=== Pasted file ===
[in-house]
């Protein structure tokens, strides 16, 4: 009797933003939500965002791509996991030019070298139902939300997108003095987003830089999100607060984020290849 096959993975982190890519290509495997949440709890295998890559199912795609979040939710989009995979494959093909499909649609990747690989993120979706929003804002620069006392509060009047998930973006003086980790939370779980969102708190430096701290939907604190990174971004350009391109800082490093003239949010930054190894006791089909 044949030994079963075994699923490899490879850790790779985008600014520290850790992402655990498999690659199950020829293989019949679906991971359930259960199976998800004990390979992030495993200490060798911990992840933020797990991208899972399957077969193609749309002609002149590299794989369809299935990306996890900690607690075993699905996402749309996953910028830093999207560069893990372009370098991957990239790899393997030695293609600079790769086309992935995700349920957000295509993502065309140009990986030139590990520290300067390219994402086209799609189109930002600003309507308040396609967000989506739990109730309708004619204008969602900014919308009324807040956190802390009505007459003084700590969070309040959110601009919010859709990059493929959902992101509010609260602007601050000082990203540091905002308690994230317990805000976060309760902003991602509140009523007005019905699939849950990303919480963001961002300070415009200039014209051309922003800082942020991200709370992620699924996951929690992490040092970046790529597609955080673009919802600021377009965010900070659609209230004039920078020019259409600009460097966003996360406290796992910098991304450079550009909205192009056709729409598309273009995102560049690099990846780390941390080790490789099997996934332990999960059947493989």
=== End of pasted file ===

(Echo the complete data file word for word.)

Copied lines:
[in-house]
């Protein structure tokens, strides 16, 4: 009797933003939500965002791509996991030019070298139902939300997108003095987003830089999100607060984020290849 096959993975982190890519290509495997949440709890295998890559199912795609979040939710989009995979494959093909499909649609990747690989993120979706929003804002620069006392509060009047998930973006003086980790939370779980969102708190430096701290939907604190990174971004350009391109800082490093003239949010930054190894006791089909 044949030994079963075994699923490899490879850790790779985008600014520290850790992402655990498999690659199950020829293989019949679906991971359930259960199976998800004990390979992030495993200490060798911990992840933020797990991208899972399957077969193609749309002609002149590299794989369809299935990306996890900690607690075993699905996402749309996953910028830093999207560069893990372009370098991957990239790899393997030695293609600079790769086309992935995700349920957000295509993502065309140009990986030139590990520290300067390219994402086209799609189109930002600003309507308040396609967000989506739990109730309708004619204008969602900014919308009324807040956190802390009505007459003084700590969070309040959110601009919010859709990059493929959902992101509010609260602007601050000082990203540091905002308690994230317990805000976060309760902003991602509140009523007005019905699939849950990303919480963001961002300070415009200039014209051309922003800082942020991200709370992620699924996951929690992490040092970046790529597609955080673009919802600021377009965010900070659609209230004039920078020019259409600009460097966003996360406290796992910098991304450079550009909205192009056709729409598309273009995102560049690099990846780390941390080790490789099997996934332990999960059947493989």